Tuesday, October 30, 2007
Today's blog post offers Two New (and Very Different) Roadmaps for Climate Progress, by Andrew C. Revkin.
Revkin compares the Kyoto Protocol (due for renewal in 2012) with a cap-and-trade strategy embodied in the International Carbon Action Partnership.
Read more at the NYT blog and in Nature's Climate Blog. Considering the press release of the Nobel prize committee, the more attention to and positive action given to these issues, the better!
The following observation is from the Nobel press release:
"By awarding the Nobel Peace Prize for 2007 to the IPCC and Al Gore, the Norwegian Nobel Committee is seeking to contribute to a sharper focus on the processes and decisions that appear to be necessary to protect the world’s future climate, and thereby to reduce the threat to the security of mankind. Action is necessary now, before climate change moves beyond man’s control." nobelprize.org/nobel_prizes/peace/laureates/2007/press.html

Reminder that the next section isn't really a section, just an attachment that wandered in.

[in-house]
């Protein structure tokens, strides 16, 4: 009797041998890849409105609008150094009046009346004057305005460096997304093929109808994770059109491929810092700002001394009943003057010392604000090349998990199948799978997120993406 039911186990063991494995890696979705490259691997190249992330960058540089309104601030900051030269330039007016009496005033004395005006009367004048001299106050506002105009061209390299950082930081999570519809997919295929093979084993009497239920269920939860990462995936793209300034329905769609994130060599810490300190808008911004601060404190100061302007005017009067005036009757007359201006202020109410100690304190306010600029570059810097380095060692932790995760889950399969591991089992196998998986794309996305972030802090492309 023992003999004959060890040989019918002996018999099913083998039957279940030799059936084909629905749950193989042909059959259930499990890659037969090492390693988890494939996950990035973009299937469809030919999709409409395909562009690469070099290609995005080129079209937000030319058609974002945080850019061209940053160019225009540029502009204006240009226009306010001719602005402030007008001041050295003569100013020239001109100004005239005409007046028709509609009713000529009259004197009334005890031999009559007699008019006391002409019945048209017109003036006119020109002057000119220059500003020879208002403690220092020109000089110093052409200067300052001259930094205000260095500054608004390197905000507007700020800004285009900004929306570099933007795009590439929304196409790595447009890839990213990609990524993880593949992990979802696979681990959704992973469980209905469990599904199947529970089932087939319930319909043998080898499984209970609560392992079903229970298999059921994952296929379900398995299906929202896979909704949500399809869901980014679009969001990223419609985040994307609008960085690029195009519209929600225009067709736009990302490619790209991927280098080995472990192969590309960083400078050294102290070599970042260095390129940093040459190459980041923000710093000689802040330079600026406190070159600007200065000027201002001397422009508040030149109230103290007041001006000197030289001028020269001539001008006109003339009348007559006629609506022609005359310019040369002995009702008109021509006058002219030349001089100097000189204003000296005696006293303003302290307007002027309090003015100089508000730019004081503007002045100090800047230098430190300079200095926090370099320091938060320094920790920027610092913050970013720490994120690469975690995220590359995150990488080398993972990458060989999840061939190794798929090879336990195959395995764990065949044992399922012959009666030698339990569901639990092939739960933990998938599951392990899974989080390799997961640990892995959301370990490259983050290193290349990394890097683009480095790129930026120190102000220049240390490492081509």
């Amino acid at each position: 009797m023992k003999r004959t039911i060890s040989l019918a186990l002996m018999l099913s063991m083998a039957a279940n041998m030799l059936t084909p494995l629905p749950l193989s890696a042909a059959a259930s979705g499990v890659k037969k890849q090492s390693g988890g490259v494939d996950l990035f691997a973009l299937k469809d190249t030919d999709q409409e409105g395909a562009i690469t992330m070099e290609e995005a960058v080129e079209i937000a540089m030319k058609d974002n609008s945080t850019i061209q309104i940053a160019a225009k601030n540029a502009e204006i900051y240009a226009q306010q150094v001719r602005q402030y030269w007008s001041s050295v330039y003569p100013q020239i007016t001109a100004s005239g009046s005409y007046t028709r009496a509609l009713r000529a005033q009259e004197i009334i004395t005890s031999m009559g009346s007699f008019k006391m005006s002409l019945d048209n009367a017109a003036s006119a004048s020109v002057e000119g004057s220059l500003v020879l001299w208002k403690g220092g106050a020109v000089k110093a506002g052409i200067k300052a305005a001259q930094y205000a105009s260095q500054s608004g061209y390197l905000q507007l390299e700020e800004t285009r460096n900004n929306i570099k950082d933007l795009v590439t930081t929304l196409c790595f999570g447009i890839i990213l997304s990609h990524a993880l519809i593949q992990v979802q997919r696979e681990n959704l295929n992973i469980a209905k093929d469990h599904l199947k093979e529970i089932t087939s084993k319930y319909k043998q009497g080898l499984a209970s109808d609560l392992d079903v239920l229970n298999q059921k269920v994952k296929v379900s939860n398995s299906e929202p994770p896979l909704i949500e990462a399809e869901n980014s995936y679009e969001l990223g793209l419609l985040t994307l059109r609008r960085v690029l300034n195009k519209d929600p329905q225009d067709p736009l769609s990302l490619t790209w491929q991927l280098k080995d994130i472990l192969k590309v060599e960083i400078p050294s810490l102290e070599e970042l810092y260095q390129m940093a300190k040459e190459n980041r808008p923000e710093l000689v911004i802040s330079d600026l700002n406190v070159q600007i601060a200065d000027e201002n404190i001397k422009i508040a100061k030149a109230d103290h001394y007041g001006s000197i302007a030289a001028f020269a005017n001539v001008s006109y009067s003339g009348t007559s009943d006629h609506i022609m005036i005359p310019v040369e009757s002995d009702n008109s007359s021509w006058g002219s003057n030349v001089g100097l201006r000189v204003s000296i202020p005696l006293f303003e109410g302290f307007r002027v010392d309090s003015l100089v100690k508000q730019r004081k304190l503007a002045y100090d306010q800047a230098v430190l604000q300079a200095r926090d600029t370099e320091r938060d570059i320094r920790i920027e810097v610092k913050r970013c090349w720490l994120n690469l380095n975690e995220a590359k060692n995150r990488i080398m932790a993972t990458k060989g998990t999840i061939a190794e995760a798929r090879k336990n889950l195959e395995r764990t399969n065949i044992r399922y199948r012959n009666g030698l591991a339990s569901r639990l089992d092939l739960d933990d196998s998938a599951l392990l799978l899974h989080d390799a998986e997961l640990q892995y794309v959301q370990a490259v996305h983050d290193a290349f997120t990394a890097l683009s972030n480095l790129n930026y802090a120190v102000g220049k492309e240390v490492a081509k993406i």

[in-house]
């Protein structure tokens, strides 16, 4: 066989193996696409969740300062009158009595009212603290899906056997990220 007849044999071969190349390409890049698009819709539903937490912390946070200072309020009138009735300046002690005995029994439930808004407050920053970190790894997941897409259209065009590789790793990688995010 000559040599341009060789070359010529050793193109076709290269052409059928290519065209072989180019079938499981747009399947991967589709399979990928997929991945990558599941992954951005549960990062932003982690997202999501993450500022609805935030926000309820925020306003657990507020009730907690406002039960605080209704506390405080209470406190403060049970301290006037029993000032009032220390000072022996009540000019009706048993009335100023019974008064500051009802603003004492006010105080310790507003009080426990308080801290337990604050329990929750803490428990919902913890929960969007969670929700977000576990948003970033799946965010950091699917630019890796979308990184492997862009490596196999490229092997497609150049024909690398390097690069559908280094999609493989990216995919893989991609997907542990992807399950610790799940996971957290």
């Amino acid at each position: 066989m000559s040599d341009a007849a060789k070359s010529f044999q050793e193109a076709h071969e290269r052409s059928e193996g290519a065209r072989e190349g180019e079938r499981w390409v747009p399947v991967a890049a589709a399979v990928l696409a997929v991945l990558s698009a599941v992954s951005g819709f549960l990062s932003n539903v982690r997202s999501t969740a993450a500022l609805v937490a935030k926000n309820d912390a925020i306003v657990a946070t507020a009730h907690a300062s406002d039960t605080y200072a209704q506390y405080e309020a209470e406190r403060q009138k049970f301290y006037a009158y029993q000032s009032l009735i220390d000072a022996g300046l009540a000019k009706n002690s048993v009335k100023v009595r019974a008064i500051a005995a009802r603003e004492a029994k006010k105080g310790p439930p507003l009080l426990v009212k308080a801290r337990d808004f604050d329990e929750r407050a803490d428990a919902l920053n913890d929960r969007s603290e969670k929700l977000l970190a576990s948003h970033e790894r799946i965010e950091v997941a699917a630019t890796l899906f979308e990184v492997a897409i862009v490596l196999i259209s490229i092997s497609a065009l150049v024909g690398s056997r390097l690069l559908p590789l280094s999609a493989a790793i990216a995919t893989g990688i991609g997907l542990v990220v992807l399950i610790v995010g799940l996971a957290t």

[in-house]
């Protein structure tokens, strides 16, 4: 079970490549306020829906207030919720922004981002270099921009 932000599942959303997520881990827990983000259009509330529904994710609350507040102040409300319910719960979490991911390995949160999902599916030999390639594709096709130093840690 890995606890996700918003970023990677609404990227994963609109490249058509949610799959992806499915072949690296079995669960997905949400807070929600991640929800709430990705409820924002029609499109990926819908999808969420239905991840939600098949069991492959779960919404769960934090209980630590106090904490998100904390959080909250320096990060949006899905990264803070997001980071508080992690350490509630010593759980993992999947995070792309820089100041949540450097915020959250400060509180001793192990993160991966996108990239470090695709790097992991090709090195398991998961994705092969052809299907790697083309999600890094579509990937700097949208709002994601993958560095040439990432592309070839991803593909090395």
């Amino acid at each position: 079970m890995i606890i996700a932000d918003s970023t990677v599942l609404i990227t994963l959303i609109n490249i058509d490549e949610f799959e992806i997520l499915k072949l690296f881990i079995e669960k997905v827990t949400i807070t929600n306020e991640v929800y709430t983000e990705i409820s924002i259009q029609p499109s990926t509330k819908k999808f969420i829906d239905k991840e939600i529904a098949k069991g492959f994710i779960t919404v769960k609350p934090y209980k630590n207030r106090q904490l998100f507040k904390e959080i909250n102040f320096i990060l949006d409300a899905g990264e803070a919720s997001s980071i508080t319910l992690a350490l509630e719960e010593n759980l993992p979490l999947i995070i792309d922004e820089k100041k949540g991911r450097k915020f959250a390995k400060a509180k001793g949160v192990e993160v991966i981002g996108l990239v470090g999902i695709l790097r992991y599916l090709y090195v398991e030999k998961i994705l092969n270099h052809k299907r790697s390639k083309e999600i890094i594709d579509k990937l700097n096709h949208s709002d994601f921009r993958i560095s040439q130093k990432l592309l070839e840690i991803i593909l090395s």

Friday, October 12, 2007
"Carbon capture and storage (CCS) could allow us to burn fossil fuels without climate consequences - but only with more investment in R&D, argues Stuart Haszeldine.
"CCS is a suite of technical and chemical processes which allow CO2 to be separated, liquefied under pressure, and then transported by pipe for storage in porous geological rock formations, deeper than 800 metres beneath the seabed. Suitable geological sites may be depleted oil or gas fields, or salt water aquifers not already used for other purposes.
"CCS can directly reduce CO2 emissions, enabling industrialised countries to continue using coal and gas for electricity generation while still meeting targets of 60 to 80 per cent reductions in CO2 emissions from power generation by 2050."
While you're at the RSC publications site, check out their other news magazines, which "provide a snapshot" of the latest findings in chemistry:
Friday, October 05, 2007
Art work by middle-school students enhances the entire issue, and their aspirations for learning math and science are a pleasure to read.
Tuesday, October 02, 2007
A new report by The Sierra Club provides more information: The Dirty Truth About Coal. It's concluding chapter is "Clean Coal," or America's Lead Energy Misnomer.
A more in-depth look at the coal industry is found in Big Coal, by Jeff Goodell. The Science Library's copy is checked out right now, but you can borrow it through OhioLINK.
Elise Young, a resident of southeast Ohio, shared with City Council some experiences of life in this region, which may eventually become home to 9 coal power plants within a 10-mile radius. Listen to Ms. Young at Coal Stories.